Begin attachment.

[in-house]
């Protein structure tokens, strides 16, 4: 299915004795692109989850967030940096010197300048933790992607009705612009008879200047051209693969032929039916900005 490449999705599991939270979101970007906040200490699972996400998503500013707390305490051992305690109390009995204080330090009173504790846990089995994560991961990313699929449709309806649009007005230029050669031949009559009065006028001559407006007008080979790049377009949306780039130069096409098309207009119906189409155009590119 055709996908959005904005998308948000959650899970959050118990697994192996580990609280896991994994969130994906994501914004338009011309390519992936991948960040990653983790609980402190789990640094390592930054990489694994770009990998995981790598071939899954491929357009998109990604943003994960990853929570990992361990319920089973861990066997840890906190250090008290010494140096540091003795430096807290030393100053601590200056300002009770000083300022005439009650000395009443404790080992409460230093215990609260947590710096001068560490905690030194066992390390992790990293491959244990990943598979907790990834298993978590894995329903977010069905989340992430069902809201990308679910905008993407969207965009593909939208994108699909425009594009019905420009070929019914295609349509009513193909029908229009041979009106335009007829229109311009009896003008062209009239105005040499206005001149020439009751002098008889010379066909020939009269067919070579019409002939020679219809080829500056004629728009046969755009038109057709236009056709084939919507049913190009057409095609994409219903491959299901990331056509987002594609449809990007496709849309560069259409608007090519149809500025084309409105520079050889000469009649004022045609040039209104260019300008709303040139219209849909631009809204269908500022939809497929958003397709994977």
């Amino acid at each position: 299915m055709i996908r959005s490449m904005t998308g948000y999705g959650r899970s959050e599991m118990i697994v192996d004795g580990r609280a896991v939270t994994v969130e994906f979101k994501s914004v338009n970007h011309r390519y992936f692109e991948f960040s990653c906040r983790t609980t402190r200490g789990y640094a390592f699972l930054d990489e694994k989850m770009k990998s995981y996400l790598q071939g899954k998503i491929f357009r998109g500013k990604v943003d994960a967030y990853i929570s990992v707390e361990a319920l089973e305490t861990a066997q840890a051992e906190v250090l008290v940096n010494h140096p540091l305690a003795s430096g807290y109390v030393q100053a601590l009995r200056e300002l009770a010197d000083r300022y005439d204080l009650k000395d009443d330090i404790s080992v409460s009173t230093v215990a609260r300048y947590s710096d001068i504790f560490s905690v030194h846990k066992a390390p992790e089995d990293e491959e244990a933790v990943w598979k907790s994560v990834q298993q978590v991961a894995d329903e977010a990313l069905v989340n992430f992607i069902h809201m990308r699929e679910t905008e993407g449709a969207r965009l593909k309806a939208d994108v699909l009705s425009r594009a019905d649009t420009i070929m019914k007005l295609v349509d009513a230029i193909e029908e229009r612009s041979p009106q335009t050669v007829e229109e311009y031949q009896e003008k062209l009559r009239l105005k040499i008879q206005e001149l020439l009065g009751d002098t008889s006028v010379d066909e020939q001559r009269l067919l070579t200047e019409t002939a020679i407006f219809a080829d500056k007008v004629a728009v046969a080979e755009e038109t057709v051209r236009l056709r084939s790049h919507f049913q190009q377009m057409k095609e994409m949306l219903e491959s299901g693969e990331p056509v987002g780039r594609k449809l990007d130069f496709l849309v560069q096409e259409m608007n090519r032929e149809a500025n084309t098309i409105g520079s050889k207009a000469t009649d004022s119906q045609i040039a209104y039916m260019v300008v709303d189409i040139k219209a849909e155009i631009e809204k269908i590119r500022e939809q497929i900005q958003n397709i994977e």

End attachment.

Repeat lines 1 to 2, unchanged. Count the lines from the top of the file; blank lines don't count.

[in-house]
């Protein structure tokens, strides 16, 4: 299915004795692109989850967030940096010197300048933790992607009705612009008879200047051209693969032929039916900005 490449999705599991939270979101970007906040200490699972996400998503500013707390305490051992305690109390009995204080330090009173504790846990089995994560991961990313699929449709309806649009007005230029050669031949009559009065006028001559407006007008080979790049377009949306780039130069096409098309207009119906189409155009590119 055709996908959005904005998308948000959650899970959050118990697994192996580990609280896991994994969130994906994501914004338009011309390519992936991948960040990653983790609980402190789990640094390592930054990489694994770009990998995981790598071939899954491929357009998109990604943003994960990853929570990992361990319920089973861990066997840890906190250090008290010494140096540091003795430096807290030393100053601590200056300002009770000083300022005439009650000395009443404790080992409460230093215990609260947590710096001068560490905690030194066992390390992790990293491959244990990943598979907790990834298993978590894995329903977010069905989340992430069902809201990308679910905008993407969207965009593909939208994108699909425009594009019905420009070929019914295609349509009513193909029908229009041979009106335009007829229109311009009896003008062209009239105005040499206005001149020439009751002098008889010379066909020939009269067919070579019409002939020679219809080829500056004629728009046969755009038109057709236009056709084939919507049913190009057409095609994409219903491959299901990331056509987002594609449809990007496709849309560069259409608007090519149809500025084309409105520079050889000469009649004022045609040039209104260019300008709303040139219209849909631009809204269908500022939809497929958003397709994977």